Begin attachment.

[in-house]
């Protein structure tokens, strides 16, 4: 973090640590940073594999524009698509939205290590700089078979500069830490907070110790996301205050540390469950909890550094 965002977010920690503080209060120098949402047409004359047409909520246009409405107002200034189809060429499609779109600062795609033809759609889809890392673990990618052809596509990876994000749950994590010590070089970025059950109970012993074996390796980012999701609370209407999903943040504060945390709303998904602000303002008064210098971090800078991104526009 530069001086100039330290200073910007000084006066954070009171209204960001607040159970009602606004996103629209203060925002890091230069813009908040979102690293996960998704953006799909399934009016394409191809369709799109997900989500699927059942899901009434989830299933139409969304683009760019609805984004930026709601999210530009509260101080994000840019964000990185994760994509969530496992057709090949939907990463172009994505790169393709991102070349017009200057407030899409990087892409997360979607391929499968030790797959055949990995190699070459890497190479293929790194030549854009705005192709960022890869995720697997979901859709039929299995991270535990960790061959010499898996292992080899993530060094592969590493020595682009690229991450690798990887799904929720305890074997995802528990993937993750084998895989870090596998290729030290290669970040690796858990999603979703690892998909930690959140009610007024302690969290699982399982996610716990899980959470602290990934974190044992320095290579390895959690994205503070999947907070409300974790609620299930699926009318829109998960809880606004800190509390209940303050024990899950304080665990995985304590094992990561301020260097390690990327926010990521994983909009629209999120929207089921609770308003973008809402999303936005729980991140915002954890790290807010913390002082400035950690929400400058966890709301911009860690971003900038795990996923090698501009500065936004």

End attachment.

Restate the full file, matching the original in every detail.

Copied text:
[in-house]
């Protein structure tokens, strides 16, 4: 973090640590940073594999524009698509939205290590700089078979500069830490907070110790996301205050540390469950909890550094 965002977010920690503080209060120098949402047409004359047409909520246009409405107002200034189809060429499609779109600062795609033809759609889809890392673990990618052809596509990876994000749950994590010590070089970025059950109970012993074996390796980012999701609370209407999903943040504060945390709303998904602000303002008064210098971090800078991104526009 530069001086100039330290200073910007000084006066954070009171209204960001607040159970009602606004996103629209203060925002890091230069813009908040979102690293996960998704953006799909399934009016394409191809369709799109997900989500699927059942899901009434989830299933139409969304683009760019609805984004930026709601999210530009509260101080994000840019964000990185994760994509969530496992057709090949939907990463172009994505790169393709991102070349017009200057407030899409990087892409997360979607391929499968030790797959055949990995190699070459890497190479293929790194030549854009705005192709960022890869995720697997979901859709039929299995991270535990960790061959010499898996292992080899993530060094592969590493020595682009690229991450690798990887799904929720305890074997995802528990993937993750084998895989870090596998290729030290290669970040690796858990999603979703690892998909930690959140009610007024302690969290699982399982996610716990899980959470602290990934974190044992320095290579390895959690994205503070999947907070409300974790609620299930699926009318829109998960809880606004800190509390209940303050024990899950304080665990995985304590094992990561301020260097390690990327926010990521994983909009629209999120929207089921609770308003973008809402999303936005729980991140915002954890790290807010913390002082400035950690929400400058966890709301911009860690971003900038795990996923090698501009500065936004």